Fenestration Forum: January-February 2011
Breaking the model energy code
February 15, 2011 By Brian Burton
Now that the updated model energy code (NECB 2011) has been formally
released, several apparent limitations regarding the actual application
of the code have been raised by various stakeholders in the industry.
Now that the updated model energy code (NECB 2011) has been formally released, several apparent limitations regarding the actual application of the code have been raised by various stakeholders in the industry. If you study the code documents it’s quite obvious that this is a very complex undertaking.
In large part, this is a result of the wide range of climactic conditions across the country as well as the large number of different housing and building types. In addition, construction technology in general and fenestration elements in particular are becoming more and more complex. It shouldn’t come as a surprise that the code documents appear to require some “fine-tuning.”
Prior to the release of the model energy code, most of the attention was focused on the costs it might impose on the industry and the limitations it could place on designers. There is also an ongoing debate about using the “simple payback method” as opposed to “total life cycle cost analysis” to calculate life-cycle costing.
When it came to the new model energy code, the intended mandate was to improve energy efficiency in buildings by 25 per cent. Part of the development of this standard involved attempting to match the existing ASHRAE Standard 90.1, which describes the minimum required prescriptive R-values for roof and wall insulation levels for various climate zones in the United States.
Normally energy codes provide several different means for the designer to comply with the code. The first is termed “prescriptive,” which basically defines minimum energy requirements for all components. The second involves allowing “trade-offs” between the various building components in their energy use – as long as the total energy savings do not differ significantly from those that would have been achieved by a prescriptive path.
Several technical challenges were identified when industry experts applied the formula to some building designs and found that using the new code presented difficulties when attempting to achieve the energy efficiency targets for some specific building types. There were also other limitations pointed out that occur when attempting to apply the “fenestration to wall ratio” in colder climates zones using standard building practices. As a result, recommendations have been made to the Executive of the Canadian Commission on Building and Fire Codes regarding certain alterations that could be applied that could improve the new code.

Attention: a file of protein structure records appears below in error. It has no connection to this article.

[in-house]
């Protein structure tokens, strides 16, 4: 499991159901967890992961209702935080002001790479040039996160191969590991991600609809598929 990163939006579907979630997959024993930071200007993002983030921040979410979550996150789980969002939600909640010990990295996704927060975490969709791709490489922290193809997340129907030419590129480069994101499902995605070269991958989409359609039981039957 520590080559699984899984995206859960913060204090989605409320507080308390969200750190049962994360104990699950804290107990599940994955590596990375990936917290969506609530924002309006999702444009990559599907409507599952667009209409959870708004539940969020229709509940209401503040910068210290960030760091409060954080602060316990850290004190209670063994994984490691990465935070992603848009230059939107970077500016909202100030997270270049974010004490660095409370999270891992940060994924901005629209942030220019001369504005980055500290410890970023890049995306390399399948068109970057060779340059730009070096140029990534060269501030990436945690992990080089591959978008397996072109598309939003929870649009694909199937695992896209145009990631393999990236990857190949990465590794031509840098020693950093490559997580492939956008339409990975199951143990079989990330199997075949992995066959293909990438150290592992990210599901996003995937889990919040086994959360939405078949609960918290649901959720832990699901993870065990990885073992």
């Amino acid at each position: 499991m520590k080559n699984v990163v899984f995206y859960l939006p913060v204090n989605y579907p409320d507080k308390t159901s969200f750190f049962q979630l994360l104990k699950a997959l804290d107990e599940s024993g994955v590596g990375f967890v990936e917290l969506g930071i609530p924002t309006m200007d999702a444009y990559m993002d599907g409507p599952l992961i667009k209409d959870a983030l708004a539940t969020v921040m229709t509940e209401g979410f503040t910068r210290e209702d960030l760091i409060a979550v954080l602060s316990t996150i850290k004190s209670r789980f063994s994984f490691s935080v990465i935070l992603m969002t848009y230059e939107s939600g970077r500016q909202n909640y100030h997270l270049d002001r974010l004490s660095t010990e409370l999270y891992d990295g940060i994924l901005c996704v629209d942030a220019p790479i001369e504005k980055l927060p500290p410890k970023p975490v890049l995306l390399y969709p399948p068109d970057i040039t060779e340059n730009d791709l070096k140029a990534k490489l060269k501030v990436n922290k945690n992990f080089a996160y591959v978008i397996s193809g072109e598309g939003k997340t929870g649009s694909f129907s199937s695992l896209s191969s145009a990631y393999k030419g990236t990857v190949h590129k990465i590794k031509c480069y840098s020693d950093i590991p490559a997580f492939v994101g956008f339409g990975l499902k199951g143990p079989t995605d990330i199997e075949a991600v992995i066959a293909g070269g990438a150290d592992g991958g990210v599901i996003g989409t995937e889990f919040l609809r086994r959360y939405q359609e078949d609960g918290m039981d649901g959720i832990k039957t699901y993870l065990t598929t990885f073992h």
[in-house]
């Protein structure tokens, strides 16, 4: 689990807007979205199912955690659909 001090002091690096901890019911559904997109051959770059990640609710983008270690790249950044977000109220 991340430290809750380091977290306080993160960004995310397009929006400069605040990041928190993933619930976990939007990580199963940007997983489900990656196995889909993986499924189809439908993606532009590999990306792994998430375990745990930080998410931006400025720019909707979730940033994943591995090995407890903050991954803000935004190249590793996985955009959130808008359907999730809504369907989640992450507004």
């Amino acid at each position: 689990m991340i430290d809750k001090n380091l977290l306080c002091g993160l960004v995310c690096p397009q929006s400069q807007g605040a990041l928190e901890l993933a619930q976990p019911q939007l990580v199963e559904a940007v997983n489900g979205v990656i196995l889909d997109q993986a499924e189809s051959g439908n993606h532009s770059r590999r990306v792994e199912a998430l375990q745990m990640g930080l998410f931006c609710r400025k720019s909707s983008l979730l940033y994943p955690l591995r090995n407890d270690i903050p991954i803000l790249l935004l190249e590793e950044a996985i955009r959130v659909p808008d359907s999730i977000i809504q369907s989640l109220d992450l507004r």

Feedback received from the industry suggests that effectively applying the new code will be a challenge for certain types of buildings; namely, semi-heated warehouses, hospitals, hotels and strip malls. In simple terms, this means it will be very difficult to achieve a 25 per cent improvement in energy efficiency for these types of buildings.
Recommendations about how to make the necessary adjustments in the code have been put forward and are being considered by the various government standing committees that are involved, including the Executive of the Canadian Commission on Building and Fire Codes.
I suspect these modifications can be made without too much difficulty and, in my view, Canada has once again demonstrated its expertise in the field of building science and construction.
Some of the key elements in the code regarding general improvements in energy efficiency are as follows:
Air leakage: Air leakage has a significant impact on the energy performance of buildings. As a result, stricter air barrier requirements are to be implemented and testing of air barrier assemblies will be required.
Assembly construction: There will be no exemption within the prescriptive requirements for any assembly construction. As a result, some experts are suggesting that certain industry sectors will have more difficulty in meeting the prescribed performance levels for building envelope assemblies than others.
Baseline construction: Technical changes to any of the four National Model Codes contain supporting information that includes the cost implications of the proposed change.
Control devices for lighting: Lighting of unoccupied interior spaces is considered wasteful.To remedy this problem, the new code requires installation of automatic lighting controls for most applications.
Costing: Traditionally, model codes for buildings, plumbing and fire protection are focused on occupant health and safety and do not usually take costing into account. Some construction professionals feel that this approach is not appropriate in developing energy codes and argue that costing should be carefully considered and evaluated.
Fenestration to wall ratio: The prescriptive building envelope requirements in the new code will set a maximum fenestration to wall ratio of 0.30.
Heat recovery: Heat recovery equipment produces significant energy savings by preventing the loss of waste heat and the document has provisions requiring the installation of heat recovery equipment for most occupancy types.
HVAC and service water heating equipment: Minimum standards for energy efficiency of HVAC and water heating equipment have been established with certain provisions based on building type.
Advances in construction materials and methods: Generally, most stakeholders recognize that advances in construction materials and methods have made it possible to achieve the goal of improving energy efficiency by 25 per cent, regardless of how the building is being used and regardless of the occupancy type.
Brian Burton is a Business Development Consultant for Kleinfeldt Consultants. He can be reached at email@example.com.
Print this page